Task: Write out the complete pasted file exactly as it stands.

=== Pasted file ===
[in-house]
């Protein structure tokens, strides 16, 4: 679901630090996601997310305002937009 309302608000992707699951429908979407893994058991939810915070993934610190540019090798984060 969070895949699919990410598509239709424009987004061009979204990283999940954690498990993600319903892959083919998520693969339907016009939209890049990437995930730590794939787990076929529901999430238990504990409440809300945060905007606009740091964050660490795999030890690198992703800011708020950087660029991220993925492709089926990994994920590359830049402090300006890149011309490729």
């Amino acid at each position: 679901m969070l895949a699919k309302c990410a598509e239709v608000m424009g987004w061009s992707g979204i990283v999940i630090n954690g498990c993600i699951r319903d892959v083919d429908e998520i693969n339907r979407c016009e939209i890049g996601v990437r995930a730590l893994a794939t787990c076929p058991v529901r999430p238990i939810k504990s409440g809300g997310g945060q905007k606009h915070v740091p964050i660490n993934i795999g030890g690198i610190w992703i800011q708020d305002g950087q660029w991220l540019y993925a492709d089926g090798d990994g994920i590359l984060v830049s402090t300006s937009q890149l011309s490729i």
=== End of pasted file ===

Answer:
[in-house]
């Protein structure tokens, strides 16, 4: 679901630090996601997310305002937009 309302608000992707699951429908979407893994058991939810915070993934610190540019090798984060 969070895949699919990410598509239709424009987004061009979204990283999940954690498990993600319903892959083919998520693969339907016009939209890049990437995930730590794939787990076929529901999430238990504990409440809300945060905007606009740091964050660490795999030890690198992703800011708020950087660029991220993925492709089926990994994920590359830049402090300006890149011309490729």
């Amino acid at each position: 679901m969070l895949a699919k309302c990410a598509e239709v608000m424009g987004w061009s992707g979204i990283v999940i630090n954690g498990c993600i699951r319903d892959v083919d429908e998520i693969n339907r979407c016009e939209i890049g996601v990437r995930a730590l893994a794939t787990c076929p058991v529901r999430p238990i939810k504990s409440g809300g997310g945060q905007k606009h915070v740091p964050i660490n993934i795999g030890g690198i610190w992703i800011q708020d305002g950087q660029w991220l540019y993925a492709d089926g090798d990994g994920i590359l984060v830049s402090t300006s937009q890149l011309s490729i």